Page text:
To top it all off, Simon’s been pissing random body parts for days. Ears, fingers, toes… And if that weren’t bad enough, now he has to drop a deuce!”

  • Published: November 2012
  • Publisher: Bizarro Press
  • ISBN: 0615731287
  • ISBN13: 9780615731285
  • Source: Author

Author Profile:

Wol-vriey is Nigerian and quite tall.

He currently resides in a state of uneasy stalemate with his threatening-to-thin-beyond-redemption hair, and believes there actually are things that go bump in the night.
Wol-vriey recycles the ridiculous into reasonable reality for the reader.

His WEIRRRD philosophy? WEIRRRD = Warp/Write Everything into Realistic Ridiculous Readable Distorted Dream Dimension Descriptions.

He is the author of Alice’s Adventures in Steamland, The Bizarro Story of I, Chainsaw Cop Corpse, and Vegan Zombie Apocalypse.

As well as appearing on Bizarro Central and in online e-zines, his WEIRRRD fiction is featured in numerous print compilations, including the Bizarro anthologies The Big Book of Bizarro and Tall Tales with Short Cocks.

Wol-vriey is also the warped mind behind the band ‘Rocksurface’ (www.myspace.com/rock.ng), and the experimental electronic ensemble ‘Earxygen’ (http://soundcloud.com/earxygen)

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Filed under Bizarro, Books, Fantasy, Fiction, Hard Core, Horror, Reviews

Human Population Academy: Laws of Human Nature by Kate Bazilevsky

2940015771367_p0_v1_s260x420Review:  Whether its a theory, belief system, or science: there are many schools of thought, which may have similarities or basic premises that are common enough to be believable, reasonable and/or acceptable in some way. I can completely agree that humans need to live in harmony with Nature, and also that there are similarities between some people/populations based on a variety of factors, though there are no hard or fast rules regarding that.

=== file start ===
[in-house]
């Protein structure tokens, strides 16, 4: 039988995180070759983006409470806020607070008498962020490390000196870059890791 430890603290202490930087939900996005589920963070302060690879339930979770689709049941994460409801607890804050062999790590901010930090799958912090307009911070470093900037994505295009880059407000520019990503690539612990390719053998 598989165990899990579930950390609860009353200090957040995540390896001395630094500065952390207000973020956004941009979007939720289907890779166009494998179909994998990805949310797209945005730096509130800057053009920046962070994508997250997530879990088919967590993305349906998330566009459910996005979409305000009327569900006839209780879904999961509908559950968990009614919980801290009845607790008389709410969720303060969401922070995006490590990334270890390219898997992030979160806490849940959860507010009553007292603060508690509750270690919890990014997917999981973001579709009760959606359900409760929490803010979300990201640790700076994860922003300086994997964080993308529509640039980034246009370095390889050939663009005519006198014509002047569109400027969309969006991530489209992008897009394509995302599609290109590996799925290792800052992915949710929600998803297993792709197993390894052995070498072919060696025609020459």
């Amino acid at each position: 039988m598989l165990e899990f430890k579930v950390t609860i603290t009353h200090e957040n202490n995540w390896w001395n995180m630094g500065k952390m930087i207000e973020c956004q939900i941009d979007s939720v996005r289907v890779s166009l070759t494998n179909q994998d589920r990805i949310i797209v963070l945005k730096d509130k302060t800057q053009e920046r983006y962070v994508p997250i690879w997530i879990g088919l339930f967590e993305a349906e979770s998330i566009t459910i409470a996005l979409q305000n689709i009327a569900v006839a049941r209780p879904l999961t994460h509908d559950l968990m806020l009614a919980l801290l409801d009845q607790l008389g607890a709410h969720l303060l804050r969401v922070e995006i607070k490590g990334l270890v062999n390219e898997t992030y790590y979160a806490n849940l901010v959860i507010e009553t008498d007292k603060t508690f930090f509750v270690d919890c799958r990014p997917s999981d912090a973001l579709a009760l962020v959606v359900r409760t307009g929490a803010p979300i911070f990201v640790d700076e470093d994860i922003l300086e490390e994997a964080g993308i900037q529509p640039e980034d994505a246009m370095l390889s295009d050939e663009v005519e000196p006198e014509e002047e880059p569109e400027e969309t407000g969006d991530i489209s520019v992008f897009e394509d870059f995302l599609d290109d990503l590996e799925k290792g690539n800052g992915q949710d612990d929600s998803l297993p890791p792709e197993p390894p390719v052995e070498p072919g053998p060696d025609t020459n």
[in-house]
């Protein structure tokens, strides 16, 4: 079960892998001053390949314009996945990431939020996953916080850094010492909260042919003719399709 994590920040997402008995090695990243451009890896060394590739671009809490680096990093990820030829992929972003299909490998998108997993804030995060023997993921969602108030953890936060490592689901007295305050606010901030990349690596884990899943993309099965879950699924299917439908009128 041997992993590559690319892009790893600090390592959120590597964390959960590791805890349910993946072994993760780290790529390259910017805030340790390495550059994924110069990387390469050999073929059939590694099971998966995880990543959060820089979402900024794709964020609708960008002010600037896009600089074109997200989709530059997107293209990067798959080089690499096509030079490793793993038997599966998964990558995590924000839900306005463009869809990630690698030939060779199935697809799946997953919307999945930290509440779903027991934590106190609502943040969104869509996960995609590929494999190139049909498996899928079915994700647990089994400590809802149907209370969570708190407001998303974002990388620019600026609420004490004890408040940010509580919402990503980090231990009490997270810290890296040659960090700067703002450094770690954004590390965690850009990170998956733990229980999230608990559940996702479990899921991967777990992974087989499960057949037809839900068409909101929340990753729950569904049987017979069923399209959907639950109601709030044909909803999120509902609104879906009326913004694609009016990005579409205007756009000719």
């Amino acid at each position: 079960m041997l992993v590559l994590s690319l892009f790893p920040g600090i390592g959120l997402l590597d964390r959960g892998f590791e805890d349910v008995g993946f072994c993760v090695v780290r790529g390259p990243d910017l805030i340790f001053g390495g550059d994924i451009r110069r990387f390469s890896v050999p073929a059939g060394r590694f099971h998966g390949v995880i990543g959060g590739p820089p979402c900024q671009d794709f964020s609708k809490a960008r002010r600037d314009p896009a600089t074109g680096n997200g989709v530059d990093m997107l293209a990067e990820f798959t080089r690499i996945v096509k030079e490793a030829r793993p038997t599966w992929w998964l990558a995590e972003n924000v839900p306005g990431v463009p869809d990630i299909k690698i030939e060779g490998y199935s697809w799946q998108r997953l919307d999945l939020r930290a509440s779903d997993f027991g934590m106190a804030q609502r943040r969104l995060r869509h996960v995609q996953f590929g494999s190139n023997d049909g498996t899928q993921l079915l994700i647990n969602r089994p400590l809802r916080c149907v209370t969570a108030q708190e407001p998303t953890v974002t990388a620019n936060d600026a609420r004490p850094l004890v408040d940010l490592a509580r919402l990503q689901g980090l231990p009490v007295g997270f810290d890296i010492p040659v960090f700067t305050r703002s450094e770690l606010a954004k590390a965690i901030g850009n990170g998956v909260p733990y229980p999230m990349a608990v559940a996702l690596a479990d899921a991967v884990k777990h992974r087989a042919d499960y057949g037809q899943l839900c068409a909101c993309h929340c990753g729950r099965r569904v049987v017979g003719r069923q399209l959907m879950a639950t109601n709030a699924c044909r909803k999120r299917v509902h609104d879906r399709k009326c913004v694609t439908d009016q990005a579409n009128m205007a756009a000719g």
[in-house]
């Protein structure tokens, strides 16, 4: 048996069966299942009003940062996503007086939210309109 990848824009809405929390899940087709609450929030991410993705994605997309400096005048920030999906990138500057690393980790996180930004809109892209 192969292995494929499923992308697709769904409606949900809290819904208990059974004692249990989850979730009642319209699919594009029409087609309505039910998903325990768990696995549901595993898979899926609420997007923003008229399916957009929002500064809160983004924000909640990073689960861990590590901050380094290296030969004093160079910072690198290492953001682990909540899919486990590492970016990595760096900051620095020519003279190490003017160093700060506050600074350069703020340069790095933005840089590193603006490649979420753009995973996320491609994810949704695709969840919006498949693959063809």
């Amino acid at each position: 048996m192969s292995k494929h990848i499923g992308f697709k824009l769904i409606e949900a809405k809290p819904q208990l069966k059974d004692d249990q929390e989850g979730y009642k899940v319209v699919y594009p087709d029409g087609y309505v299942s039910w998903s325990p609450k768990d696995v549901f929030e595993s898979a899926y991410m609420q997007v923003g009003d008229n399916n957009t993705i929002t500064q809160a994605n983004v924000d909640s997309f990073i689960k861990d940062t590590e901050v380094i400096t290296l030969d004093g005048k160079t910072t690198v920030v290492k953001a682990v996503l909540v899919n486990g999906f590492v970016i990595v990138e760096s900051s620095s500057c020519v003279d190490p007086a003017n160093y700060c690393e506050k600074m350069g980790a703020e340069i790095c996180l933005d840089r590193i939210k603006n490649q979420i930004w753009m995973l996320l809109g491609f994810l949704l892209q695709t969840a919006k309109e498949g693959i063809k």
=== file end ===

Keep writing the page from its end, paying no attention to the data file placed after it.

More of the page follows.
“We people have mysteries. Things we cannot explain. Things we don’t know how they came to be or how they stay alive but it’s all part of life. For some things we have legends and tales passed down from our ancestors, and they’re enough though now we have science and all kinds of stuff which explain how things work inside. Or they try to anyway. There are still mysteries and will always be. There are some things you don’t need answers to in order to have a happy life or just get by even.

Every body should just be how they are and be allowed to. I can be happy with very little because their definition does not apply to me. They might be unhappy with what I had. I think that’s why they are so unhappy and so far from the earth. They’re always looking at someone else and trying to change them when they don’t really know themselves in the first place.” M.G., Lakota Elder, from a speech   I recorded during an Indian Education gathering. This is my perspective.

Living in Germany as I do, and using its modern society as an example, there are so many people who are searching for some meaning to life and they look to this or this or that belief system, philosophy, ancient teachings or people, trying to find explanations on the “whys” of life and living, their failures in relationships, career, and so forth. They can fasten onto some particular belief or explanation that more suits their needs or what they know of themselves, things gleaned from their experiences and observations, and say, “Aha!” That belief system or philosophy can then explain everything to them they need, and they begin to work their lives around it and advocate it to others. That is what I felt this work delivered, but for me, I simply believe there can be too much overthinking, too much overstatement and all inclusiveness in terms.